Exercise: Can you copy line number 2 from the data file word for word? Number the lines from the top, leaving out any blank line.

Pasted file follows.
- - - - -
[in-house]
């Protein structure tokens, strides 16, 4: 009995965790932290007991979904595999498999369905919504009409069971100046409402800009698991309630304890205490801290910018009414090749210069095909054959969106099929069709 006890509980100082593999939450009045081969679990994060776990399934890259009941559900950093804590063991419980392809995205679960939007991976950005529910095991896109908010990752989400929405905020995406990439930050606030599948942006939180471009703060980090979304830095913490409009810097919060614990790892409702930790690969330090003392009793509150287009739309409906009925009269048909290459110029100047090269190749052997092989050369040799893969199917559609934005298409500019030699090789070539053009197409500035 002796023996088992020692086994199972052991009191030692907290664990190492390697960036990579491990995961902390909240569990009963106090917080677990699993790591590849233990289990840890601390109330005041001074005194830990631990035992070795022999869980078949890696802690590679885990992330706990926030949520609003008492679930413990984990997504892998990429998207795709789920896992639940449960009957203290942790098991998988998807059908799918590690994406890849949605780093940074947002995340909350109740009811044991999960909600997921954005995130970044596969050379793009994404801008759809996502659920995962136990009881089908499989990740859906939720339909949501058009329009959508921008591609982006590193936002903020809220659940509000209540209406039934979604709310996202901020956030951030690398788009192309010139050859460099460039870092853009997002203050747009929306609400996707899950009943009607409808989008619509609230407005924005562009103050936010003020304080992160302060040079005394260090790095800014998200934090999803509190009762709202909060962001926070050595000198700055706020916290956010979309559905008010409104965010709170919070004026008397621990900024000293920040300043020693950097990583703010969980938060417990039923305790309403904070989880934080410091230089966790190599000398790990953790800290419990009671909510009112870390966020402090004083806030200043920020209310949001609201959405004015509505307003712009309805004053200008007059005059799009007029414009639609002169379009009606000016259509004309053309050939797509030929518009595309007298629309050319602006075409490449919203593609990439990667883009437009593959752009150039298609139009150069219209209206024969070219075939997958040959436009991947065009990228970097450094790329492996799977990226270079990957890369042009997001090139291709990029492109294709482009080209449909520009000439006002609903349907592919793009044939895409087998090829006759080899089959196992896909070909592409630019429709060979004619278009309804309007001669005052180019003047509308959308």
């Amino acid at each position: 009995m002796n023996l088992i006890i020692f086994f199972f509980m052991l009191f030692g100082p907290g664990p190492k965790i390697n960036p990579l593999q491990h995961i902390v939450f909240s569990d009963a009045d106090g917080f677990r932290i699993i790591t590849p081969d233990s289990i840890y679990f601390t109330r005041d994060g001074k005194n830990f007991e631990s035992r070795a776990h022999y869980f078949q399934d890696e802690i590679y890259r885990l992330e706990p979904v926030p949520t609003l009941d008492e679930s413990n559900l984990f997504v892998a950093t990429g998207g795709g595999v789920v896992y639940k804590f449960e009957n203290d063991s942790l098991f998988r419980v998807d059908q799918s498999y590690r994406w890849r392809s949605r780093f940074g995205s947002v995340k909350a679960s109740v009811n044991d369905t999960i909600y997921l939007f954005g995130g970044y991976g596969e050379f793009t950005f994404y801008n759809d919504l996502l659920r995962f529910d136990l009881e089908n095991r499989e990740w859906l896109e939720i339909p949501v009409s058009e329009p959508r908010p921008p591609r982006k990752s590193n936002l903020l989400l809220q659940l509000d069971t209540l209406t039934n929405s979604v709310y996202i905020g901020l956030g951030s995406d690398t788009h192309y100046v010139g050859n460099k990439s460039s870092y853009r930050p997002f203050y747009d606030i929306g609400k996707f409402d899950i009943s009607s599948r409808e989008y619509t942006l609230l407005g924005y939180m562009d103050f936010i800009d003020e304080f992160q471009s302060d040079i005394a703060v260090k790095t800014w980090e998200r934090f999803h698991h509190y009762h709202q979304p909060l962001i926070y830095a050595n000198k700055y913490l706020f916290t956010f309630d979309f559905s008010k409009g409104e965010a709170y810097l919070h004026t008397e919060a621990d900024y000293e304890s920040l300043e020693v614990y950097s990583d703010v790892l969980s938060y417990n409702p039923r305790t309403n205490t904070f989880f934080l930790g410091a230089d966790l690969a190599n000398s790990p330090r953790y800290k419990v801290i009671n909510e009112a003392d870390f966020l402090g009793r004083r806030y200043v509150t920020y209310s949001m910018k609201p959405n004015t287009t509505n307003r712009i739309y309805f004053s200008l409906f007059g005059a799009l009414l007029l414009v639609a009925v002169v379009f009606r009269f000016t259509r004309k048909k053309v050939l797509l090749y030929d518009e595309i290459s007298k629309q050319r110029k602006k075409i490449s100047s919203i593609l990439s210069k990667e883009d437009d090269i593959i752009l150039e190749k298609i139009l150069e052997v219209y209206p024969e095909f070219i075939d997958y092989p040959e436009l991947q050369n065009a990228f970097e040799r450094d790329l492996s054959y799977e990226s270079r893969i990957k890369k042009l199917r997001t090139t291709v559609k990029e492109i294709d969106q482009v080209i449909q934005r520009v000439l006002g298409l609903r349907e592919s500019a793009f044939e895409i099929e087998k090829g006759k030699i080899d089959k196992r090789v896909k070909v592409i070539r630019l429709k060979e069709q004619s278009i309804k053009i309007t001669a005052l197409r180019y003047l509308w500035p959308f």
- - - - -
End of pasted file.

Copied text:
């Protein structure tokens, strides 16, 4: 009995965790932290007991979904595999498999369905919504009409069971100046409402800009698991309630304890205490801290910018009414090749210069095909054959969106099929069709 006890509980100082593999939450009045081969679990994060776990399934890259009941559900950093804590063991419980392809995205679960939007991976950005529910095991896109908010990752989400929405905020995406990439930050606030599948942006939180471009703060980090979304830095913490409009810097919060614990790892409702930790690969330090003392009793509150287009739309409906009925009269048909290459110029100047090269190749052997092989050369040799893969199917559609934005298409500019030699090789070539053009197409500035 002796023996088992020692086994199972052991009191030692907290664990190492390697960036990579491990995961902390909240569990009963106090917080677990699993790591590849233990289990840890601390109330005041001074005194830990631990035992070795022999869980078949890696802690590679885990992330706990926030949520609003008492679930413990984990997504892998990429998207795709789920896992639940449960009957203290942790098991998988998807059908799918590690994406890849949605780093940074947002995340909350109740009811044991999960909600997921954005995130970044596969050379793009994404801008759809996502659920995962136990009881089908499989990740859906939720339909949501058009329009959508921008591609982006590193936002903020809220659940509000209540209406039934979604709310996202901020956030951030690398788009192309010139050859460099460039870092853009997002203050747009929306609400996707899950009943009607409808989008619509609230407005924005562009103050936010003020304080992160302060040079005394260090790095800014998200934090999803509190009762709202909060962001926070050595000198700055706020916290956010979309559905008010409104965010709170919070004026008397621990900024000293920040300043020693950097990583703010969980938060417990039923305790309403904070989880934080410091230089966790190599000398790990953790800290419990009671909510009112870390966020402090004083806030200043920020209310949001609201959405004015509505307003712009309805004053200008007059005059799009007029414009639609002169379009009606000016259509004309053309050939797509030929518009595309007298629309050319602006075409490449919203593609990439990667883009437009593959752009150039298609139009150069219209209206024969070219075939997958040959436009991947065009990228970097450094790329492996799977990226270079990957890369042009997001090139291709990029492109294709482009080209449909520009000439006002609903349907592919793009044939895409087998090829006759080899089959196992896909070909592409630019429709060979004619278009309804309007001669005052180019003047509308959308």